There are two main types of wine coolers or chillers, and these are compressor and thermoelectric coolers.
They may seem little difference between these upon first glance, but they actually operate very differently. Wine coolers and chillers don’t tend to come cheap, so it's very important to do your research and find out what you’re paying for before you go ahead and hand over your cash.
In this guide, we’ll discuss the pros and cons of thermoelectric wine coolers and compressor wine coolers in depth so you can come to an informed decision on what’s right for you and your wine storage needs.
How does thermoelectric cooling work?
Thermoelectric coolers may be for you if you are environmentally conscious.
This is because the cooling process involves no hazardous materials. This form of cooling is based on the Peltier effect. This effect takes its name from the scientist who first discovered it in the 19th century. When electric charges travel through the two joined metal pieces, a heat flux is created with heat being sent from one side of the machine to the other. Whilst one side warms up, the other cools down. The heat pump inside the machine is very small. Semiconductor wires are placed between the two ceramic plates.
Thermoelectric heat pumps work silently, largely because they are modestly sized and have no moving parts. This is one reason why so many people choose them over machines that depend on vapour compression.
In wine coolers, heat pumps work with heat sinks. These sinks are large components that are manufactured from aluminium fins. These enable heat to dissipate effectively. The cold part of the pump-heat sink is inserted into the wine cooler interior. The host side is protected by a back panel as it extends outside of the back of the compartment.
The ventilation process is aided by fans at each side of the heat sink. Cool air is circulated more evenly, whilst heat is expelled more efficiently due to the work carried out by the fans.
Benefits of thermoelectric coolers
A key benefit of a thermoelectric cooler is that it doesn’t rely on refrigerants that harm the environment.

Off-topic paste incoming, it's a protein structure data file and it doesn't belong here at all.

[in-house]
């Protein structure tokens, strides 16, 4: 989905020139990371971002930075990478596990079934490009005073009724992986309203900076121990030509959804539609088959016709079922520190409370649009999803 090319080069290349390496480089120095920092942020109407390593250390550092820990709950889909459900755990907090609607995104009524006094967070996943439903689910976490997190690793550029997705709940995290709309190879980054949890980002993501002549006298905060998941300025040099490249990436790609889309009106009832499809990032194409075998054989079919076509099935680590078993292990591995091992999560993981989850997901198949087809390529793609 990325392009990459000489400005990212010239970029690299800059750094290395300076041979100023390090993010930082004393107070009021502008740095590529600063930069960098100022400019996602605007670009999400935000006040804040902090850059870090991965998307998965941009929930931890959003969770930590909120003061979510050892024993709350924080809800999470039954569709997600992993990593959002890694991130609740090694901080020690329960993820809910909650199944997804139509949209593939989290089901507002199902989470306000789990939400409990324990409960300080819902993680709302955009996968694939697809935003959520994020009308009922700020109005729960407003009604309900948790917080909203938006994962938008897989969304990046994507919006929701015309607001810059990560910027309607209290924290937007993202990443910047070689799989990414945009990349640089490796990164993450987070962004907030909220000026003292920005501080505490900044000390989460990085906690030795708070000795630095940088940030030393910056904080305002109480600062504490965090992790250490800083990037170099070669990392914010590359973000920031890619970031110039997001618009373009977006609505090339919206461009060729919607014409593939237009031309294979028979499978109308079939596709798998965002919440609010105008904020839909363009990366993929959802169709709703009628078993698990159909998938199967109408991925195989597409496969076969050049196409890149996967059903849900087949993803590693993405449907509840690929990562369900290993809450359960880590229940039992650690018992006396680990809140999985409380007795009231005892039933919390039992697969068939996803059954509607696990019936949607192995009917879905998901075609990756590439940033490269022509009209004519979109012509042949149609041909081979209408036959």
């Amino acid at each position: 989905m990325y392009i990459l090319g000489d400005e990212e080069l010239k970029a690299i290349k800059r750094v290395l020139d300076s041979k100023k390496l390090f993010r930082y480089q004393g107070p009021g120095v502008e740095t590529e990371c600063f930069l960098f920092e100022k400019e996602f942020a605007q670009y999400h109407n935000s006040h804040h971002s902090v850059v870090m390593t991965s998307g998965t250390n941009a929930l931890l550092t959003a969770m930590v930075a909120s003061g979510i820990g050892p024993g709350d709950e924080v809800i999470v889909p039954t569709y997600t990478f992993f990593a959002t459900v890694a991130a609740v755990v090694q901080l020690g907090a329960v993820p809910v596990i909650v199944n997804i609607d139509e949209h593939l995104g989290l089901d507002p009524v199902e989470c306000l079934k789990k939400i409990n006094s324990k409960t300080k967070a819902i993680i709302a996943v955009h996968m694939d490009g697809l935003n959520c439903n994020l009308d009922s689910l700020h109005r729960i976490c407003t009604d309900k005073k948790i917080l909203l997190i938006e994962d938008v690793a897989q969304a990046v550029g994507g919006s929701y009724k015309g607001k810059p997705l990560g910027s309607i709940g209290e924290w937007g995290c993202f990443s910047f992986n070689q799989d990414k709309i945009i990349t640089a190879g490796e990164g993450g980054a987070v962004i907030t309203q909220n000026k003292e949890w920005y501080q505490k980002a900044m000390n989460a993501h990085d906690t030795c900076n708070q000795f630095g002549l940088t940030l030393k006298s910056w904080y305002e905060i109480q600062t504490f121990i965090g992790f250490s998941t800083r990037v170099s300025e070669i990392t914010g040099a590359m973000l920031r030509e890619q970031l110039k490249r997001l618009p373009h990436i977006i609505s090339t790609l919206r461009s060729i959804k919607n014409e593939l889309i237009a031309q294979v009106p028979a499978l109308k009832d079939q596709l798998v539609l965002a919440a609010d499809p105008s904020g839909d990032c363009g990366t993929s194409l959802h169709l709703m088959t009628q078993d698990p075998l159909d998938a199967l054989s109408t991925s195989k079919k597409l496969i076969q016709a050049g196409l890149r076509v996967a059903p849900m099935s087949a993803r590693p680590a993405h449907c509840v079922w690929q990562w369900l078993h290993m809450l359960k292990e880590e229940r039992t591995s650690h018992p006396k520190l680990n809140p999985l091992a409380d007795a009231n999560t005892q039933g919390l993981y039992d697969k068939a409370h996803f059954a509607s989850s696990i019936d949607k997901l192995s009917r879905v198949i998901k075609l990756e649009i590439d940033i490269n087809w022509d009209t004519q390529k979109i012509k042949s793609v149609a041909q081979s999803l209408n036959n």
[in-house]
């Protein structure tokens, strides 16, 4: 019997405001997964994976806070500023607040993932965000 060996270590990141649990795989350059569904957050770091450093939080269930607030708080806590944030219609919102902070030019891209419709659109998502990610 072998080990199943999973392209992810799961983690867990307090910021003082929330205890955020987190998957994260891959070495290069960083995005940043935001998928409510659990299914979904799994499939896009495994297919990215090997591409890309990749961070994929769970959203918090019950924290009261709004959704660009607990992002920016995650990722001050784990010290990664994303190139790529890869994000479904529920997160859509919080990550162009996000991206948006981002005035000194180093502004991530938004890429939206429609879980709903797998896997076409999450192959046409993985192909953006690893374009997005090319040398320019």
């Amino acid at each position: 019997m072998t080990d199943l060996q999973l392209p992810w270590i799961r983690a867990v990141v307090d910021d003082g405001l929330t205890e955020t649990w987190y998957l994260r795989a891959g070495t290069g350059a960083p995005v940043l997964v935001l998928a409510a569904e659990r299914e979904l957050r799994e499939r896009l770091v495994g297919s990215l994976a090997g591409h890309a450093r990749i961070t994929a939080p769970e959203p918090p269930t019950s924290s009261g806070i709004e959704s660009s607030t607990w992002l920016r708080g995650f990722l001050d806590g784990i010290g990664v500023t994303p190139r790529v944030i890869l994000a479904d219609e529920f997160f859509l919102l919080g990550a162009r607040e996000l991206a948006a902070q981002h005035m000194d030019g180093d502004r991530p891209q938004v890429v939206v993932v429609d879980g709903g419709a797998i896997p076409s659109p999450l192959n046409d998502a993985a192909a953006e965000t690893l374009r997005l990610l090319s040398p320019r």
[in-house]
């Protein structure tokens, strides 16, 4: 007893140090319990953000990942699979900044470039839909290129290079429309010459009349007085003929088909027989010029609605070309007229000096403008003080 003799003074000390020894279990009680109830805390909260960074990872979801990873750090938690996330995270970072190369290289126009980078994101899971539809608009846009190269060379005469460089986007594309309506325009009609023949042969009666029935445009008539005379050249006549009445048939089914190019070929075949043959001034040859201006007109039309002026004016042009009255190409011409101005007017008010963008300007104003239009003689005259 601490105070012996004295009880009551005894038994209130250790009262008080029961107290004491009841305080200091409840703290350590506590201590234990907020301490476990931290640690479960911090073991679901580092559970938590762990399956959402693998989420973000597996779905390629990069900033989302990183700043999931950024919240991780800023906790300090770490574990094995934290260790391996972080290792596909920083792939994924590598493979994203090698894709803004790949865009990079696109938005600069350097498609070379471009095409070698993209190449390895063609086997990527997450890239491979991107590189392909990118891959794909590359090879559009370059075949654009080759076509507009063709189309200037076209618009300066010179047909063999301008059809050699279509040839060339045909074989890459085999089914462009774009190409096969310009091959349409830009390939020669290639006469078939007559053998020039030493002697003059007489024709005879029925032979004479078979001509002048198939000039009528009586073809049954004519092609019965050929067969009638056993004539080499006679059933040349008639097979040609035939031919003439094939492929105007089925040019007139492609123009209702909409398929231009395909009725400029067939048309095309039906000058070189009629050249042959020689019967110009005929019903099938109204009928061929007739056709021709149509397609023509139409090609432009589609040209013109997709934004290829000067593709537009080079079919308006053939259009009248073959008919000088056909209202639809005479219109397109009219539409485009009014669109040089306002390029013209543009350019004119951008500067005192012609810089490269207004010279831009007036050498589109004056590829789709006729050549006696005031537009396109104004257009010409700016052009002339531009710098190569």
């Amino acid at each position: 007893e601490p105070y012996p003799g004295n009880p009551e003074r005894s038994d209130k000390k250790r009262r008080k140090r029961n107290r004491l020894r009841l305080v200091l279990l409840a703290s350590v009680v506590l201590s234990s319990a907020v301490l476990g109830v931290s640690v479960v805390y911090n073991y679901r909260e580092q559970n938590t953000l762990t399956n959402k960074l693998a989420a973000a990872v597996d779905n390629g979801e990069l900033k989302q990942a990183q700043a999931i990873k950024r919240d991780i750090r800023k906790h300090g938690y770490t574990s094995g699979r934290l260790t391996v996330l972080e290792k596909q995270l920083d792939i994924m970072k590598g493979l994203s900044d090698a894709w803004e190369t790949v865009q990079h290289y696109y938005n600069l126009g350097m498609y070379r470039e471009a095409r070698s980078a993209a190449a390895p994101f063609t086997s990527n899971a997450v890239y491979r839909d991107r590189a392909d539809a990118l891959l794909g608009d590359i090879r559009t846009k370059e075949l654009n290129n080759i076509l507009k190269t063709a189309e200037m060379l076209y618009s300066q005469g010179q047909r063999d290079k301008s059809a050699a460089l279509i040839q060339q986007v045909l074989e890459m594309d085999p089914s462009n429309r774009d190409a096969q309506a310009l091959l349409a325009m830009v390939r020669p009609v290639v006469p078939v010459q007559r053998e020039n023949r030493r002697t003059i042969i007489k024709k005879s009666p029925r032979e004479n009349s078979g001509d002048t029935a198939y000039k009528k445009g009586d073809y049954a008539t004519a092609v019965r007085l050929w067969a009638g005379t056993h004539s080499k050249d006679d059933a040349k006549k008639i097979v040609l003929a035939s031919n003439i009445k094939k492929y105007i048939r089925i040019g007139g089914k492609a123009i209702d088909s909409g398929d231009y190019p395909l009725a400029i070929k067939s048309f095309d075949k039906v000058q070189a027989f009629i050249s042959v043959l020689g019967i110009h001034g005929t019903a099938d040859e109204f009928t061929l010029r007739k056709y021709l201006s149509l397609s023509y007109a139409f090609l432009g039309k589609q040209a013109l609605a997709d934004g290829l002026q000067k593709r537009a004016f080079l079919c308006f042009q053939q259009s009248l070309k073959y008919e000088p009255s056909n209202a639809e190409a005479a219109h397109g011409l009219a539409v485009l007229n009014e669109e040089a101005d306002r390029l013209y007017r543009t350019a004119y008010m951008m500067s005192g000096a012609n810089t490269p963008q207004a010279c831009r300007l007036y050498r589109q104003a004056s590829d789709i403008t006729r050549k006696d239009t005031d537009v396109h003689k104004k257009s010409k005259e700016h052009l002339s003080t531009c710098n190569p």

Another advantage we haven’t mentioned yet is that they require less electricity than compressor systems. This will allow you to keep your fuel bills down when chilling your wine. The small internal fans inside the coolers are the only moving parts. This means you can expect your system to operate much more quietly than your traditional household fridge.
Another big benefit of opting for a thermoelectric wine cooler is that these systems are almost free from vibrations. This means there’s little risk of upsetting or disturbing your wine. As a result of this, you can expect your wine to still taste great when it’s time to consume it. These systems also have a more consistent temperature on the interior.
Compressor cooler temperatures can vary considerably, and there can be around 10 degrees of fluctuation. With a thermoelectric cooler, you can expect much more consistency in terms of temperature.
What are the downsides of thermoelectric?
There are some limitations you need to think about before you go ahead and buy a thermoelectric cooler.
A thermoelectric cooler doesn’t reach the temperatures a compressor cooler can. The vast majority of thermoelectric coolers can’t cool below 50°F. However, it is possible to source one that reaches 44°F.
Your thermoelectric cooler might not be very efficient if it gets too hot. Instead of producing cold air, the system will take heat from inside your cooler compartment. However, if the environment reaches a temperature over 80°F, it may struggle to remove sufficient heat to keep your wine stored at the ideal temperature of 55°F.
Similarly, your system may not work when it gets too cold. As there is no way to add heat to the cooler, if the ambient temperature falls beneath 50°F, the internal temperature will also drop. This can have a negative impact on wine storage.
To find a thermoelectric cooler that works for you, take a close look at the manufacturer specifications. Make sure the thermostat range suits your specific needs, and follow any instructions that come with the package if you do go ahead and make a purchase.
You also need to store your cooler in a suitable place. Coolers are designed to be used in indoor environments such as kitchens. You shouldn’t keep your cooler outside, in a shed or in a garage.
Related: Glass or Solid Door Wine Cooler?
How does a compressor wine chiller work and what are the benefits?
A compressor wine cooler can be seen as a smaller version of a conventional refrigerator. It uses the vapour compression cycle to take heat from inside the cabinet. The vapour compression refrigeration system is based around the same kind of technology that powers air conditioners.
Coolant gases transport heat from the inside of the system before expelling it externally. The four main parts of the system are the compressor, condenser, expansion valve and evaporator.